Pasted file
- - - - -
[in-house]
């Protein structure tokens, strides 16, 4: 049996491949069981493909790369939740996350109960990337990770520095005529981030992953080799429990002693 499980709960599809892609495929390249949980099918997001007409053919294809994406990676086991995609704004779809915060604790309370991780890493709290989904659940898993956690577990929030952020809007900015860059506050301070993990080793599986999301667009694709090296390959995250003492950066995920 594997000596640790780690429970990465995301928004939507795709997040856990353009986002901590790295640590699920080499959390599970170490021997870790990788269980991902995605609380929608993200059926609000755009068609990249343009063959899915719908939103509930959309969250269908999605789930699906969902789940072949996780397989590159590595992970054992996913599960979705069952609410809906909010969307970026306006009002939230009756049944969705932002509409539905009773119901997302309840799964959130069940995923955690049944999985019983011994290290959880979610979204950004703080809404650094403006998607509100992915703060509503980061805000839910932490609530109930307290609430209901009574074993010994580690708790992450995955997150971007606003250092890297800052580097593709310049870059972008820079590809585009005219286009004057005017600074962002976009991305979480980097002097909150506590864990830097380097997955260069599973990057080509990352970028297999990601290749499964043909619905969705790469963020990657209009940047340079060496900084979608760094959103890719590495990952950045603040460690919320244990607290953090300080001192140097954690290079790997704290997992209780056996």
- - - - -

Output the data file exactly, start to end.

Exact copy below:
[in-house]
């Protein structure tokens, strides 16, 4: 049996491949069981493909790369939740996350109960990337990770520095005529981030992953080799429990002693 499980709960599809892609495929390249949980099918997001007409053919294809994406990676086991995609704004779809915060604790309370991780890493709290989904659940898993956690577990929030952020809007900015860059506050301070993990080793599986999301667009694709090296390959995250003492950066995920 594997000596640790780690429970990465995301928004939507795709997040856990353009986002901590790295640590699920080499959390599970170490021997870790990788269980991902995605609380929608993200059926609000755009068609990249343009063959899915719908939103509930959309969250269908999605789930699906969902789940072949996780397989590159590595992970054992996913599960979705069952609410809906909010969307970026306006009002939230009756049944969705932002509409539905009773119901997302309840799964959130069940995923955690049944999985019983011994290290959880979610979204950004703080809404650094403006998607509100992915703060509503980061805000839910932490609530109930307290609430209901009574074993010994580690708790992450995955997150971007606003250092890297800052580097593709310049870059972008820079590809585009005219286009004057005017600074962002976009991305979480980097002097909150506590864990830097380097997955260069599973990057080509990352970028297999990601290749499964043909619905969705790469963020990657209009940047340079060496900084979608760094959103890719590495990952950045603040460690919320244990607290953090300080001192140097954690290079790997704290997992209780056996």